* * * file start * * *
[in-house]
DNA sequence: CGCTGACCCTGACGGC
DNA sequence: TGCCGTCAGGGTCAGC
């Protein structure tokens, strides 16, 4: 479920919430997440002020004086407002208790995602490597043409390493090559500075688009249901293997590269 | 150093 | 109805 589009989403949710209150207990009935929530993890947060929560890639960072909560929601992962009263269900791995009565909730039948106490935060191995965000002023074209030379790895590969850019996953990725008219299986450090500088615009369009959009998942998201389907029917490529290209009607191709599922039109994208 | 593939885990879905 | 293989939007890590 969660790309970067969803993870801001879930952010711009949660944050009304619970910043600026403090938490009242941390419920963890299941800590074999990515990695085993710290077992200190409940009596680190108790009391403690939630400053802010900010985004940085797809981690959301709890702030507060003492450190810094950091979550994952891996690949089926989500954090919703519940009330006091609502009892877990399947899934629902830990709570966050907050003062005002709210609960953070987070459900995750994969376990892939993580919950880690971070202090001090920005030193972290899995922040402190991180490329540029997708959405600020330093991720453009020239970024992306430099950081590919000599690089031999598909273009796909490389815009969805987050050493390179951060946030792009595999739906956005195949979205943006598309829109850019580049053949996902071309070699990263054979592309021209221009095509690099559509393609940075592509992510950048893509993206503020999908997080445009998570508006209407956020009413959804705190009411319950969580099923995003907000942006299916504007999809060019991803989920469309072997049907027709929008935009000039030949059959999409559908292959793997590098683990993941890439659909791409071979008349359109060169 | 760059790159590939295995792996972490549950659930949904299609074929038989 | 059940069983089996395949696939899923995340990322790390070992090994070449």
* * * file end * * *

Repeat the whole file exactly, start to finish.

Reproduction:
[in-house]
DNA sequence: CGCTGACCCTGACGGC
DNA sequence: TGCCGTCAGGGTCAGC
């Protein structure tokens, strides 16, 4: 479920919430997440002020004086407002208790995602490597043409390493090559500075688009249901293997590269 | 150093 | 109805 589009989403949710209150207990009935929530993890947060929560890639960072909560929601992962009263269900791995009565909730039948106490935060191995965000002023074209030379790895590969850019996953990725008219299986450090500088615009369009959009998942998201389907029917490529290209009607191709599922039109994208 | 593939885990879905 | 293989939007890590 969660790309970067969803993870801001879930952010711009949660944050009304619970910043600026403090938490009242941390419920963890299941800590074999990515990695085993710290077992200190409940009596680190108790009391403690939630400053802010900010985004940085797809981690959301709890702030507060003492450190810094950091979550994952891996690949089926989500954090919703519940009330006091609502009892877990399947899934629902830990709570966050907050003062005002709210609960953070987070459900995750994969376990892939993580919950880690971070202090001090920005030193972290899995922040402190991180490329540029997708959405600020330093991720453009020239970024992306430099950081590919000599690089031999598909273009796909490389815009969805987050050493390179951060946030792009595999739906956005195949979205943006598309829109850019580049053949996902071309070699990263054979592309021209221009095509690099559509393609940075592509992510950048893509993206503020999908997080445009998570508006209407956020009413959804705190009411319950969580099923995003907000942006299916504007999809060019991803989920469309072997049907027709929008935009000039030949059959999409559908292959793997590098683990993941890439659909791409071979008349359109060169 | 760059790159590939295995792996972490549950659930949904299609074929038989 | 059940069983089996395949696939899923995340990322790390070992090994070449």